Collaboration—sharing ideas, resources, information, skills, and perspectives—is a regular part of today’s classroom instruction. But it hasn’t always been that way. Collaboration first seeped into the American schoolscape in the 1970s, when some educators began to argue that students produced better work in cooperative environments. The revolutionary idea that students working together maximized learning was initially met with skepticism by many in the educational community. Today, collaborative learning is on super speed, thanks to our technology-rich world.
The concept of collaboration as a model for learning is foundational to 21st-century learning skills, and "collaborate" is a widely used verb in virtually every set of contemporary teaching standards. In modern learning environments, it has become a generally embraced notion that cooperative learning builds relationships, enhances communication skills, promotes critical and creative thinking, and enhances diversity. Often, technological application is the mortar that holds all of those skills and interactions together.
Collaboration is certainly the way that today’s learners prefer to work. Technology-savvy students are creating a demand for learning and communicating collaboratively at school, just as they do at home. Brain research bears out this preference, indicating that today’s students learn more, and remember it longer, when they learn through cooperation, conversation, conceptualization, and storytelling. The MacArthur Foundation has released an in-depth study titled the "Digital Youth Project" (http://digitalyouth.ischool.berkeley.edu) that reveals how students prefer to learn outside of the classroom. That study, and the accompanying book, Hanging Out, Messing Around, Geeking Out: Living and Learning With New Media, has deep implications for the educational community. This trend is not only creating a new kind of learner but a new kind of educator as well—one who specializes in developing and sustaining a nexus for cooperative learning and who has the skills, knowledge, and contacts to connect students with resources. Enter Roxana Hadad—"The Collaborator."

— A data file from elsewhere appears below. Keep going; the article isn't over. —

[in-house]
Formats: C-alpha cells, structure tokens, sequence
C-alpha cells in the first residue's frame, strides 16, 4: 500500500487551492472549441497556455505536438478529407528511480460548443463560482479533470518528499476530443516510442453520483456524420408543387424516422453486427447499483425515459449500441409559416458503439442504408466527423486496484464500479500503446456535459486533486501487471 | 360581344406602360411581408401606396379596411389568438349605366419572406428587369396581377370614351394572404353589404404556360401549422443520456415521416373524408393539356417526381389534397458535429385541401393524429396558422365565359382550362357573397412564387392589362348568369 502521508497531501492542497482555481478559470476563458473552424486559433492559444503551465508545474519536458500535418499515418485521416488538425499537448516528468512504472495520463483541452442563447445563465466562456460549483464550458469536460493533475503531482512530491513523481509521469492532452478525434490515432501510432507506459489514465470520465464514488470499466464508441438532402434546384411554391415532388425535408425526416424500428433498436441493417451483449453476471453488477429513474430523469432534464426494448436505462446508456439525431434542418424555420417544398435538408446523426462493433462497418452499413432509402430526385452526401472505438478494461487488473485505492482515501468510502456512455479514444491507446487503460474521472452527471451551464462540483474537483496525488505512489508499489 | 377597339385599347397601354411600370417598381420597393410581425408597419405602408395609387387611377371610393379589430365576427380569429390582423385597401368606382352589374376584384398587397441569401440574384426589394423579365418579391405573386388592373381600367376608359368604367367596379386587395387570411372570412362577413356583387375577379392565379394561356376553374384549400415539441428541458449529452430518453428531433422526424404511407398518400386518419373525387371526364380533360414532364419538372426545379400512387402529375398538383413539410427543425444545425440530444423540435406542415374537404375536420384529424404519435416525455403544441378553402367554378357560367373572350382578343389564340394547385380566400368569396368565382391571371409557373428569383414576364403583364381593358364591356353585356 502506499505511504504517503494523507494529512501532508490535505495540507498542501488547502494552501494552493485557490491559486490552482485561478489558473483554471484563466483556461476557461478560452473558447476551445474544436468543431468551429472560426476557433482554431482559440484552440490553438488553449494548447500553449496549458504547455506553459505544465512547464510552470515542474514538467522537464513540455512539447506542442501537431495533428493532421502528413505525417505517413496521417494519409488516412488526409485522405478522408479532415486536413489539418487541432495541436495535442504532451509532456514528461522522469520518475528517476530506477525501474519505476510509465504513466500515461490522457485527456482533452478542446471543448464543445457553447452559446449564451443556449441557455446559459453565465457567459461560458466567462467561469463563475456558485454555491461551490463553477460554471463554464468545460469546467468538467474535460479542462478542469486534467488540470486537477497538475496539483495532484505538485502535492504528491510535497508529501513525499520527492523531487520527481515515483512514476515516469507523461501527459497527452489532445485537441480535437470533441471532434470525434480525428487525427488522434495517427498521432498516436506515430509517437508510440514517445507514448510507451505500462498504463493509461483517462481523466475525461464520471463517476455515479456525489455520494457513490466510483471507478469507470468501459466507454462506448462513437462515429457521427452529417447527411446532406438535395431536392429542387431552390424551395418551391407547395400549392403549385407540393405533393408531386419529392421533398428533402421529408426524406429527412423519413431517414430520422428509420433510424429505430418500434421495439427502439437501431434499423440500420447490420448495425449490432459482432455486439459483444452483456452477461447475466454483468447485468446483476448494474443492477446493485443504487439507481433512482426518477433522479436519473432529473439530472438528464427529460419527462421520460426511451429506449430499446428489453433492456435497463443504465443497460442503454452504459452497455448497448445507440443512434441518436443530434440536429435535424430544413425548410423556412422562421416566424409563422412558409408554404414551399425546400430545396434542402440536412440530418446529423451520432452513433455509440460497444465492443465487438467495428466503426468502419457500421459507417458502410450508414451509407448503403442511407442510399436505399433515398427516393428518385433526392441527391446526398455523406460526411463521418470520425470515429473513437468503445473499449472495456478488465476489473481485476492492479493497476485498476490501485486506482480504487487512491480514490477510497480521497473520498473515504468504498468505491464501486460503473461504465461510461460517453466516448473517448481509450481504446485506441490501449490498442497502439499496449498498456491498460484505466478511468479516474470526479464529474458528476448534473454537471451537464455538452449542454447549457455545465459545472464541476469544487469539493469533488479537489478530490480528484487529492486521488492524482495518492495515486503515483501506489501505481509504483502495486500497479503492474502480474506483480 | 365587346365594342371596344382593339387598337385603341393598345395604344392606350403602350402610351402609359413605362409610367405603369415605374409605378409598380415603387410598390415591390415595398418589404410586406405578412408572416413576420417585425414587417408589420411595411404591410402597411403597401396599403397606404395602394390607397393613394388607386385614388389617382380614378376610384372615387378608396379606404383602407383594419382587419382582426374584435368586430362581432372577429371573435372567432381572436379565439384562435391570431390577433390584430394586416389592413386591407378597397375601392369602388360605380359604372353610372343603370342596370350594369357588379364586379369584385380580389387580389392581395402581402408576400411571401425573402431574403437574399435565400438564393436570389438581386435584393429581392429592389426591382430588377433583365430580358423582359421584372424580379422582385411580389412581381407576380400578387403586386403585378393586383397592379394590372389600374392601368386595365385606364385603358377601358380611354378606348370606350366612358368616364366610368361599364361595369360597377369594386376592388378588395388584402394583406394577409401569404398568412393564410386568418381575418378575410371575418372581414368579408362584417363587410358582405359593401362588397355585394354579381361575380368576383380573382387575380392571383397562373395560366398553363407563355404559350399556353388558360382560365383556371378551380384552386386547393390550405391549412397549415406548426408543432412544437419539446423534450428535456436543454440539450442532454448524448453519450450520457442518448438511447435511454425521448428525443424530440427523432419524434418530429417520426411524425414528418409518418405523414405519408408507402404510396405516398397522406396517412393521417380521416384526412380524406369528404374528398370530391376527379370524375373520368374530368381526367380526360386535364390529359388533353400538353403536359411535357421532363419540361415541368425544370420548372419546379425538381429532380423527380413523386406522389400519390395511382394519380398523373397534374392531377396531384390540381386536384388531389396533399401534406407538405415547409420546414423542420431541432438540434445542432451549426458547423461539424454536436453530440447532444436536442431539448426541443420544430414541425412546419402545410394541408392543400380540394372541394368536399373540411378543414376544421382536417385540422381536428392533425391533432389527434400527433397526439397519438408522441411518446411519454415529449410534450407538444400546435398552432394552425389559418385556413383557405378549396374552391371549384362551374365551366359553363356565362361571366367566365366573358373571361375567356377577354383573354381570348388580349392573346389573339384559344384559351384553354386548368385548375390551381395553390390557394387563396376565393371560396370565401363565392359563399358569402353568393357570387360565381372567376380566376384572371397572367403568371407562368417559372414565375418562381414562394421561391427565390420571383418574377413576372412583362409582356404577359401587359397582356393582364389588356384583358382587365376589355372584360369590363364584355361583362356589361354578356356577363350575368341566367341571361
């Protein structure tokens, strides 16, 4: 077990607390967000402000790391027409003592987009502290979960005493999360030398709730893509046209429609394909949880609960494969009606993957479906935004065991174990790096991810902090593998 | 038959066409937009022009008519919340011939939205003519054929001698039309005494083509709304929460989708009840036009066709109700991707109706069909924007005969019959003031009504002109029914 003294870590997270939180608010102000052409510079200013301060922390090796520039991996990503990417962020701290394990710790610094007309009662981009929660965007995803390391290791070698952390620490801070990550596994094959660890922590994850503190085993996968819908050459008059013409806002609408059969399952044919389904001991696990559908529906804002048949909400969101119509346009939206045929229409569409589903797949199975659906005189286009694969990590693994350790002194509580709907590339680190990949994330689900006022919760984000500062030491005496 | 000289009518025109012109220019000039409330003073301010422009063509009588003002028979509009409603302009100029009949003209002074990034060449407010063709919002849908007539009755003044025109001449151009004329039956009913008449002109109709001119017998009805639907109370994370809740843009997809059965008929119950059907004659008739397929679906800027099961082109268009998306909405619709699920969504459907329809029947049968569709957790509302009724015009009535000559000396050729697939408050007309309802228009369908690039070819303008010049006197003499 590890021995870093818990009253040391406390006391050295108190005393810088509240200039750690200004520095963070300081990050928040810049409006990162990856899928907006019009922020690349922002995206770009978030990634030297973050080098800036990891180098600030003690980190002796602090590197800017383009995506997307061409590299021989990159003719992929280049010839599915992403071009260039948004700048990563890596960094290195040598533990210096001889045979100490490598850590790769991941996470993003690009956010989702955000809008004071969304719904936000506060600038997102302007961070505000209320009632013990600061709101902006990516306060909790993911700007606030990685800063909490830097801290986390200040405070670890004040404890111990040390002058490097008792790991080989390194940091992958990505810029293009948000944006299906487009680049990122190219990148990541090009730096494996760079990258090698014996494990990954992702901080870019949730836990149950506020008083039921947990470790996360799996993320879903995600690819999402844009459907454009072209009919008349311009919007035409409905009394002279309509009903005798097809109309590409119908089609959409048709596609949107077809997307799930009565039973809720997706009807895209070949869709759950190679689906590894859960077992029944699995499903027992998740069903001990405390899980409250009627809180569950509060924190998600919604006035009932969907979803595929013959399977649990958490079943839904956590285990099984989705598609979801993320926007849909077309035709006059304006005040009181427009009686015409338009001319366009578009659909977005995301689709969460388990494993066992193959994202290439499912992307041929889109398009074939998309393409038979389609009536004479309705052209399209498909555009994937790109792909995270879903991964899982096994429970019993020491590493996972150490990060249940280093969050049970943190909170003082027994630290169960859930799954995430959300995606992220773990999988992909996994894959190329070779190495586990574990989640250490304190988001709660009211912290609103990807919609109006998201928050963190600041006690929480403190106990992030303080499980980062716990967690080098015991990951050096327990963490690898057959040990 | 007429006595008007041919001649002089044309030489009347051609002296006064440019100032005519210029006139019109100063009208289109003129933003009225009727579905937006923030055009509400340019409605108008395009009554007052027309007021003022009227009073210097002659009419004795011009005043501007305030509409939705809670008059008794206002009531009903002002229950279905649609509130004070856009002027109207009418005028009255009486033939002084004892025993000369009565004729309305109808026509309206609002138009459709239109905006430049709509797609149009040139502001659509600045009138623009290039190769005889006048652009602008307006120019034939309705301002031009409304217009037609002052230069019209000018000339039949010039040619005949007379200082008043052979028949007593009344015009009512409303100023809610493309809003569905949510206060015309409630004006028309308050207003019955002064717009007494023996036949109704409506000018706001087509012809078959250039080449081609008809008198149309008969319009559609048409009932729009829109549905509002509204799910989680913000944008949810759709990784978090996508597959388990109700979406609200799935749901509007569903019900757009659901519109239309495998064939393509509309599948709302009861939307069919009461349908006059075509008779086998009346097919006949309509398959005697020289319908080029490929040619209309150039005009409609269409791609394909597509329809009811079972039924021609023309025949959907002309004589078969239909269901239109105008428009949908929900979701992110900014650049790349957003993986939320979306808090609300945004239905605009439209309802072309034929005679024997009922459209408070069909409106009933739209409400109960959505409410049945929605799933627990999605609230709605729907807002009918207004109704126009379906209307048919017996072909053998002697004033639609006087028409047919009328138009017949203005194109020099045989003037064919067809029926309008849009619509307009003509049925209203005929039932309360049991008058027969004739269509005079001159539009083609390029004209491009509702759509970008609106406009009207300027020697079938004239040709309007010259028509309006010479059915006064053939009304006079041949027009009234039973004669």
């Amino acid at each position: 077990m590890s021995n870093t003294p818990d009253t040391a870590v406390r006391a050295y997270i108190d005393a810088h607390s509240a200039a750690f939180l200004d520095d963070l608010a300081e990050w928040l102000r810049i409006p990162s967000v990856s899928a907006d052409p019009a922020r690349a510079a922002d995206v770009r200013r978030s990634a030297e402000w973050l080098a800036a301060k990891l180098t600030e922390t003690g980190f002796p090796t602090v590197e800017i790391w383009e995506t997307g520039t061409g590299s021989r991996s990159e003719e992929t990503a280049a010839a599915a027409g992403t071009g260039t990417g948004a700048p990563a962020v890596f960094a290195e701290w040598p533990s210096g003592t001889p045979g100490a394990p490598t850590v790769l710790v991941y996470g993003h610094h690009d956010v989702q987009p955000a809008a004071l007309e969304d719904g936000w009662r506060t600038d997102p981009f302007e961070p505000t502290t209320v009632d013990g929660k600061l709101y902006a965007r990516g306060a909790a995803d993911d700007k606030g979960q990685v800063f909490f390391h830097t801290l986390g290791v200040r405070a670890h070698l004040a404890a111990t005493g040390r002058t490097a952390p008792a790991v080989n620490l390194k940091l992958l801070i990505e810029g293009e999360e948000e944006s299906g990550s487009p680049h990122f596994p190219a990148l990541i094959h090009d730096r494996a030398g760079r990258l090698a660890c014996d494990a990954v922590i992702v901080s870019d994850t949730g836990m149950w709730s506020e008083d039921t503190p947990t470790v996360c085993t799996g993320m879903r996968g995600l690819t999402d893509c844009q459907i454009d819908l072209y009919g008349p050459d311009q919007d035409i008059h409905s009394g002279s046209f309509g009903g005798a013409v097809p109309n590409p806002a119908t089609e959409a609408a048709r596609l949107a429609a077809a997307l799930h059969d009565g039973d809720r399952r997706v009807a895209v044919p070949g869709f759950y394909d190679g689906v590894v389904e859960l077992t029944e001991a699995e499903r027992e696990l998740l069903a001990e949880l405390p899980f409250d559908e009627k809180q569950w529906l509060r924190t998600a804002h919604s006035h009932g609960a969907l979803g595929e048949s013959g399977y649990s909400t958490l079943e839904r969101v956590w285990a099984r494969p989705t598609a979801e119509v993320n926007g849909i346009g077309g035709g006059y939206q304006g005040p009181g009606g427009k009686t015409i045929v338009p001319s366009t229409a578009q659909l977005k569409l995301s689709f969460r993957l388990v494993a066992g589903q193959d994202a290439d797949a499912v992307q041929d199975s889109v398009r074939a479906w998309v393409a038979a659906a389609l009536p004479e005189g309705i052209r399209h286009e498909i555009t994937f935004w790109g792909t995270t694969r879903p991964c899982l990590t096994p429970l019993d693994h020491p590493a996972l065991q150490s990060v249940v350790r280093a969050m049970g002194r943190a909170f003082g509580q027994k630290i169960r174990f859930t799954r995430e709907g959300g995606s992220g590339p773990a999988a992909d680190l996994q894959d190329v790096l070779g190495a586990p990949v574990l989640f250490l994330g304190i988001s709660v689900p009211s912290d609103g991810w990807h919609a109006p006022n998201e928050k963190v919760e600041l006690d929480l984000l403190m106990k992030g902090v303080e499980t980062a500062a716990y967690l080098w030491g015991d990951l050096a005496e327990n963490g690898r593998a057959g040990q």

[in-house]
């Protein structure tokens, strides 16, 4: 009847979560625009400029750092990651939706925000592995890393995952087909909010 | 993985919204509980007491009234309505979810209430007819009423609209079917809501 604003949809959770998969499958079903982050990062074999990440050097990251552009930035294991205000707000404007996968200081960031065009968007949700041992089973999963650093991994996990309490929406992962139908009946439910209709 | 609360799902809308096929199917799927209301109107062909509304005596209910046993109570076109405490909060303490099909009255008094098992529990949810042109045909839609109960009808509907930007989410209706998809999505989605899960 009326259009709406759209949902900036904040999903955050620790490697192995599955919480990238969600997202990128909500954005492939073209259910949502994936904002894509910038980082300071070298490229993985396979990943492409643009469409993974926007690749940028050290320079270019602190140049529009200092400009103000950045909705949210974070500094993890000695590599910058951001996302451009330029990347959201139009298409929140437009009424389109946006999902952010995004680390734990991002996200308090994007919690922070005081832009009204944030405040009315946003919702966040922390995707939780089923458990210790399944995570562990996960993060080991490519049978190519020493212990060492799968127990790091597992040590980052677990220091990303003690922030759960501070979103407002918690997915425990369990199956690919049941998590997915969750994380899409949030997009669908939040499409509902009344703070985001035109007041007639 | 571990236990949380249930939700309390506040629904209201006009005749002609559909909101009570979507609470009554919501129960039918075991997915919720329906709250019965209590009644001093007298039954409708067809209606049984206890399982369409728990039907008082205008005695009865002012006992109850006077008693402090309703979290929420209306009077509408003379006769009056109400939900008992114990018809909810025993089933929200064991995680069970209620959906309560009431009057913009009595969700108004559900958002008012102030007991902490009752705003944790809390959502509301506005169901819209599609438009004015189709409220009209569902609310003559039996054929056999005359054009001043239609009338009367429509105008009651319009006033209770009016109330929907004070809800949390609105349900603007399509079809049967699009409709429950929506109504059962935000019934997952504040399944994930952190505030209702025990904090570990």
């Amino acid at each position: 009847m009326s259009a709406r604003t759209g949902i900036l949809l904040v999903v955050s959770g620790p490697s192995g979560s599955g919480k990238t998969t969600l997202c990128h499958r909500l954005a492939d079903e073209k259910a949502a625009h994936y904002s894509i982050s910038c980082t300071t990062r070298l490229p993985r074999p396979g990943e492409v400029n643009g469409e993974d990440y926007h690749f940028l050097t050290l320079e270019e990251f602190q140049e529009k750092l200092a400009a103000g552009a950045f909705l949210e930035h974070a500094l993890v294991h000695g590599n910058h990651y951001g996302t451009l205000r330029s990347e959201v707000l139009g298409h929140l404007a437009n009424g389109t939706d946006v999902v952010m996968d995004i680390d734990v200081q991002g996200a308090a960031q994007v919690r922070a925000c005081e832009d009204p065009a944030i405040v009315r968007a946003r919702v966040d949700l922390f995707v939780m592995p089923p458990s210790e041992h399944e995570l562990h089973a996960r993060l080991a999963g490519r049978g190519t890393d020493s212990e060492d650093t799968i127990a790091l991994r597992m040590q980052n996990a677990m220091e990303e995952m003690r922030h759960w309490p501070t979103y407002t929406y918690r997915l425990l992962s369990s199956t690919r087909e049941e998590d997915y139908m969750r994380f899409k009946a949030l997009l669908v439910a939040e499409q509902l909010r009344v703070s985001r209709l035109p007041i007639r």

Roxana Hadad and the Collaboratory
Roxana is the project and instructional designer for the Collaboratory Project at Northwestern University in Evanston, Ill. The Collaboratory is a secure, student- and teacher-friendly web-based learning environment. Through this project, Roxana works with agencies and specialists to initiate standard-based learning projects that bring students together to create, evaluate, and synthesize data; to share ideas and information; and to benefit from the input of scientists, environmentalists, sociologists, and other specialists. Though their primary audiences are students living in the state of Illinois, the participation is international. There are more than 2,000 schools represented in the Collaboratory.
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